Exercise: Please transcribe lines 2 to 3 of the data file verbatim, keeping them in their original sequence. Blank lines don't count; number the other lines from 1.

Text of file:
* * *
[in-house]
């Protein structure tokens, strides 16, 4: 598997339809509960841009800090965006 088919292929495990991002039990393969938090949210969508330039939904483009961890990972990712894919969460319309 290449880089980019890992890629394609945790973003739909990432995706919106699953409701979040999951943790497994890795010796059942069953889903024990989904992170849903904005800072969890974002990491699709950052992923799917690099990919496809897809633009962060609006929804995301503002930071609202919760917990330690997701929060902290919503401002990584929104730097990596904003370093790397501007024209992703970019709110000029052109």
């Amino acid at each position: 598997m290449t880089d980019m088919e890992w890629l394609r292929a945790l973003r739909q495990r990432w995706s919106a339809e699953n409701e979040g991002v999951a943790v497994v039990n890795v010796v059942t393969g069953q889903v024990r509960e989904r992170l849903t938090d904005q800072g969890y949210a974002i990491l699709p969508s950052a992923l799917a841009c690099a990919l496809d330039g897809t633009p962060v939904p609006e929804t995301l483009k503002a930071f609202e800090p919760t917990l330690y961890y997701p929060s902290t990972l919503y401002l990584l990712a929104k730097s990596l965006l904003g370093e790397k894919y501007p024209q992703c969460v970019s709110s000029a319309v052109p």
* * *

């Protein structure tokens, strides 16, 4: 598997339809509960841009800090965006 088919292929495990991002039990393969938090949210969508330039939904483009961890990972990712894919969460319309 290449880089980019890992890629394609945790973003739909990432995706919106699953409701979040999951943790497994890795010796059942069953889903024990989904992170849903904005800072969890974002990491699709950052992923799917690099990919496809897809633009962060609006929804995301503002930071609202919760917990330690997701929060902290919503401002990584929104730097990596904003370093790397501007024209992703970019709110000029052109």
């Amino acid at each position: 598997m290449t880089d980019m088919e890992w890629l394609r292929a945790l973003r739909q495990r990432w995706s919106a339809e699953n409701e979040g991002v999951a943790v497994v039990n890795v010796v059942t393969g069953q889903v024990r509960e989904r992170l849903t938090d904005q800072g969890y949210a974002i990491l699709p969508s950052a992923l799917a841009c690099a990919l496809d330039g897809t633009p962060v939904p609006e929804t995301l483009k503002a930071f609202e800090p919760t917990l330690y961890y997701p929060s902290t990972l919503y401002l990584l990712a929104k730097s990596l965006l904003g370093e790397k894919y501007p024209q992703c969460v970019s709110s000029a319309v052109p």